5. Fish Oils - The human brain is made predominantly of DHA, an essential fatty acid found in fish oils. Perhaps this is why there is an old wives' tale about fish being brain food. Regardless, DHA deficiency is very common and it is critical that pregnant women get adequate fish oils so that their baby can develop healthy and optimal brain tissue. DHA may also decrease the risk of postpartum depression. Unfortunately, though, the FDA has raised concerns about high mercury levels in the same deep sea fish (salmon and tuna) that have the highest levels of these oils. An excellent alternative for those who'd rather not risk it is to take one half to one tablespoon of Eskimo 3 fish oil. This is a special form of fish oil that actually tastes good (most do not), and has been tested to make sure that it does not have mercury or other problematic compounds.
  6. Calcium - Ideally, pregnant women should ingest 1,500 milligrams of calcium per day plus 400-600 units of Vitamin D. It is best to take Calcium at night (it helps with sleep) in the liquid, powdered or chewable form. Many calcium tablets are simply chalk and do not dissolve in the stomach, and therefore are not absorbed properly. Each cup of milk or yogurt contains 400 milligrams of calcium.
  7. Iron - Approximately 18 to 36 milligrams of iron per day can be helpful. Interestingly, iron deficiency can sometimes cause infertility. And pregnant women who don't get enough iron are at risk for anemia, fatigue, poor memory and decreased immune function.
  8. Water - Be sure to drink plenty of water. When pregnant, blood volume can increase about 30 percent and it is easy to become dehydrated. If your mouth or lips are dry, drink more! Adequate salt is also helpful in preventing dehydration (less so if you have problems with fluid retention).
  9. CHECK YOUR THYROID! Millions of women have undiagnosed hypothyroidism, which accounts for over 6% of miscarriages, and is associated with learning disabilities when the child is born. Treating a low thyroid is both safe and easy during pregnancy. The earlier it is treated the better. As soon as you know you’re pregnant (or trying to get pregnant), check a TSH blood test to check your thyroid. Most doctors do not yet know that the TSH HAS TO BE LESS THAN 3 OR YOU NEED TREATMENT, SO SEE THE RESULT FOR YOURSELF (Many still use the dangerous and outdated criteria of a TSH over 5 being abnormal). If you like, you can get a lab requisition for a TSH to take to your lab at www.Vitality101.com (click on “online program” then on ”Laboratory Requisition Form”). If you were on thyroid before getting pregnant, it is normal to need to increase the dose during pregnancy (the TSH should be kept between .5 and 2.0). If your doctor is not familiar with the new guidelines, let them know they can e-mail me at the web site above and we’ll send a copy to them.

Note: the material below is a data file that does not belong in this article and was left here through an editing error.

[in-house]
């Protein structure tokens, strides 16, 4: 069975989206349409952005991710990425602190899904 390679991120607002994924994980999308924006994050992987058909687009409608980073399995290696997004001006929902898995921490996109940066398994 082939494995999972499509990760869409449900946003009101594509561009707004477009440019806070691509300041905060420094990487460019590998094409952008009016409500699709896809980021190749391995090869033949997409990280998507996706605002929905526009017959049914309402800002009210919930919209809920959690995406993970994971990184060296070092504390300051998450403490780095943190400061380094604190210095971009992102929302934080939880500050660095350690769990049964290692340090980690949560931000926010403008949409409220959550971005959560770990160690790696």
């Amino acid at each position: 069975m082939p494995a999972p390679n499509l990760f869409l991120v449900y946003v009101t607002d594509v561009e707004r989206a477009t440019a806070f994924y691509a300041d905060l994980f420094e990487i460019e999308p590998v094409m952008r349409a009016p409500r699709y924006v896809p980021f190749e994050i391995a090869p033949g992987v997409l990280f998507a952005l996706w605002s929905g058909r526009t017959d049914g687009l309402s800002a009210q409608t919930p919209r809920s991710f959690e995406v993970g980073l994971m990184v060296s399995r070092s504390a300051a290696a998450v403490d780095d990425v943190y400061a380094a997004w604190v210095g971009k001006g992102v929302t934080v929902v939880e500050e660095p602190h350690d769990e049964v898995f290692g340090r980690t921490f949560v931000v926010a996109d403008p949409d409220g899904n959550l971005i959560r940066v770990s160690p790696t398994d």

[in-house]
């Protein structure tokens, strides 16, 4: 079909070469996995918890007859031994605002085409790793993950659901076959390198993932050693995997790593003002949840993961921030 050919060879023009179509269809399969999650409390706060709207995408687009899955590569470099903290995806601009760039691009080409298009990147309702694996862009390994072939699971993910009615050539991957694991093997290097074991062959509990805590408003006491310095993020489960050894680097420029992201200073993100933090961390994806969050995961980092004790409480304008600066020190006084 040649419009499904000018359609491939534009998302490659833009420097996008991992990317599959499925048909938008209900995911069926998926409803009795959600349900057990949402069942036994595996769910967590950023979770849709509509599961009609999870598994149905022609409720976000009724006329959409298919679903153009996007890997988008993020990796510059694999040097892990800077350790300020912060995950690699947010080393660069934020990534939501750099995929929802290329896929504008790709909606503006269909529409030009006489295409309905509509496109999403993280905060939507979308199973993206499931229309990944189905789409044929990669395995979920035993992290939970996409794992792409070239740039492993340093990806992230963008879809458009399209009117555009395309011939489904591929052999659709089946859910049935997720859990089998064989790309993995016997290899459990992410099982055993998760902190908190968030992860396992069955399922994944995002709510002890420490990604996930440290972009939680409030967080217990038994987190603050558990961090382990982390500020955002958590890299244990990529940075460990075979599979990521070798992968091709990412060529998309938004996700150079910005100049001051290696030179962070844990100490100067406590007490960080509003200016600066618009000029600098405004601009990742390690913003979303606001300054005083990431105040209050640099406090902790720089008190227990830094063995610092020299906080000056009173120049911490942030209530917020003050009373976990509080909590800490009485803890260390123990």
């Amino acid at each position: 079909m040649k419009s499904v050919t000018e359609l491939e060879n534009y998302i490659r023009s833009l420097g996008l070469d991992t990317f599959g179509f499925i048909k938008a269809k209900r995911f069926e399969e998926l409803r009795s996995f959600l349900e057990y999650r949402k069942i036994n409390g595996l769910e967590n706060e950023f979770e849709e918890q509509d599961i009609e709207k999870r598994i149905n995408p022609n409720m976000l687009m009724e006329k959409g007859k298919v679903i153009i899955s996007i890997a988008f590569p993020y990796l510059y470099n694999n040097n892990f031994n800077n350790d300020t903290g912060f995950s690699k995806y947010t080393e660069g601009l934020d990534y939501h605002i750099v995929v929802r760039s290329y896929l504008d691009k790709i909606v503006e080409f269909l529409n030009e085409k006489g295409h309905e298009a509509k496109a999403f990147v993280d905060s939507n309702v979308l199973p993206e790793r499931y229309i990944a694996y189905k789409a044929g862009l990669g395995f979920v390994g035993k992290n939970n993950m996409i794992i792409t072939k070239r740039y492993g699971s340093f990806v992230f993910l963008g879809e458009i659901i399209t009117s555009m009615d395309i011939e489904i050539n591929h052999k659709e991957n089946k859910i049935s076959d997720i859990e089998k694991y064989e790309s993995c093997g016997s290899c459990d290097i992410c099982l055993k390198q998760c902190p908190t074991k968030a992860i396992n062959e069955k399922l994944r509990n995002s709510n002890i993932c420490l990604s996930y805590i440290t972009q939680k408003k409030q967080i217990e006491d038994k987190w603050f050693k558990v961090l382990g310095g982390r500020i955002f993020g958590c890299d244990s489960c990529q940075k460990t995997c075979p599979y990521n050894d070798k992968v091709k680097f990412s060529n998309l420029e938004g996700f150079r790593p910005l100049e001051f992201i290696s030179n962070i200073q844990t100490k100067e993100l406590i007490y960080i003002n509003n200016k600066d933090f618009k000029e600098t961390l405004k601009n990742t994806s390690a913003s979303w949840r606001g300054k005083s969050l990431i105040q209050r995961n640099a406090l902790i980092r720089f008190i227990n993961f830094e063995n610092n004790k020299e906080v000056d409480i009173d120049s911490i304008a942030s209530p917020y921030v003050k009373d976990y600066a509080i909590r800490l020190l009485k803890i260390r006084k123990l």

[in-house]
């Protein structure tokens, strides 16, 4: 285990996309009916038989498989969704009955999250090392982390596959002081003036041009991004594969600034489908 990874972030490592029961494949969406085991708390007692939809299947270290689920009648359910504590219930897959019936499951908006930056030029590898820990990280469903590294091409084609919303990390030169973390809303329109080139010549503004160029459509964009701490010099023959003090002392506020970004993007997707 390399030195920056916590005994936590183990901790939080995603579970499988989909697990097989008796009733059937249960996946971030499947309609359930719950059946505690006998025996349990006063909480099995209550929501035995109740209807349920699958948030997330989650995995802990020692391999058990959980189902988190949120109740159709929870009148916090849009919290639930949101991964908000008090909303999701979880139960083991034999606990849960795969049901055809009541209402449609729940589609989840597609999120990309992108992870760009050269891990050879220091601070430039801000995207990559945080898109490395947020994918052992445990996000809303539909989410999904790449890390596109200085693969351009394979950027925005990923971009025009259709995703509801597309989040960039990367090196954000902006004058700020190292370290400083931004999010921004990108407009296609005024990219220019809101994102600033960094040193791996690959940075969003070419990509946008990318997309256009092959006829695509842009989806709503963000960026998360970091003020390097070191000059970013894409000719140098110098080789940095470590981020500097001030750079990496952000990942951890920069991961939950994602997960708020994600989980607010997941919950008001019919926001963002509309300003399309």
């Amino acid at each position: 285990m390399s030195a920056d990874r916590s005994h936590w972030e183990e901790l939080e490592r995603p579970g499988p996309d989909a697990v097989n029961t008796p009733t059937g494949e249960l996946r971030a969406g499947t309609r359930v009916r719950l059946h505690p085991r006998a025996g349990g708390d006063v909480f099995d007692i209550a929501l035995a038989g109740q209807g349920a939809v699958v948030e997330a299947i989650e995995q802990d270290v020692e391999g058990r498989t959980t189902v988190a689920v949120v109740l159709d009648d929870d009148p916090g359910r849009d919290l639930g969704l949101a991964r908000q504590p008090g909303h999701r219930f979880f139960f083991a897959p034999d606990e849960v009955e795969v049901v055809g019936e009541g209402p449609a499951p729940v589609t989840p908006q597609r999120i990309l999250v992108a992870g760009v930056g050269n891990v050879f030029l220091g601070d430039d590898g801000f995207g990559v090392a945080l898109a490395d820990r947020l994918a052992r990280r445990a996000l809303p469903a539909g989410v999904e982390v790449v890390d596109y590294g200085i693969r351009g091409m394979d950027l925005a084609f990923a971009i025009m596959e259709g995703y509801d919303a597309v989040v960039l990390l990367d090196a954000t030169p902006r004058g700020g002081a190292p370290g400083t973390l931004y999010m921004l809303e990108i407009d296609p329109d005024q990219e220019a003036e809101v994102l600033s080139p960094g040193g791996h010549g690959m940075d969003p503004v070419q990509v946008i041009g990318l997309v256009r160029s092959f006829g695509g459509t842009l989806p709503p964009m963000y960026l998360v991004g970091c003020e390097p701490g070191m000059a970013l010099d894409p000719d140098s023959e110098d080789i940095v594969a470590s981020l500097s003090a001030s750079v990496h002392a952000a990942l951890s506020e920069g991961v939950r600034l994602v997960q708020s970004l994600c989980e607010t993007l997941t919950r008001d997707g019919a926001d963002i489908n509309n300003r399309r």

10. Things to Avoid - A few cautions for pregnant women: avoid taking more than 8,000 units of vitamin A per day. And don't partake in anything that can raise your body temperature too high (hot tubs, saunas or steam rooms). These have been implicated as possibly increasing the risk for birth defects. Most pregnant women are also, of course, aware that smoking, drugs and alcohol should all be avoided during pregnancy. Exercise, on the other hand, has been shown to be very beneficial and results in babies and moms that are quite healthy.
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 About The Author
Jacob Teitelbaum MD is author of the popular free iPhone application "Cures A-Z" and author of the best-selling book From Fatigued to Fantastic! (3rd revised edition, Avery/Penguin Group) and Pain Free 1-2-3-A......moreJacob Teitelbaum MD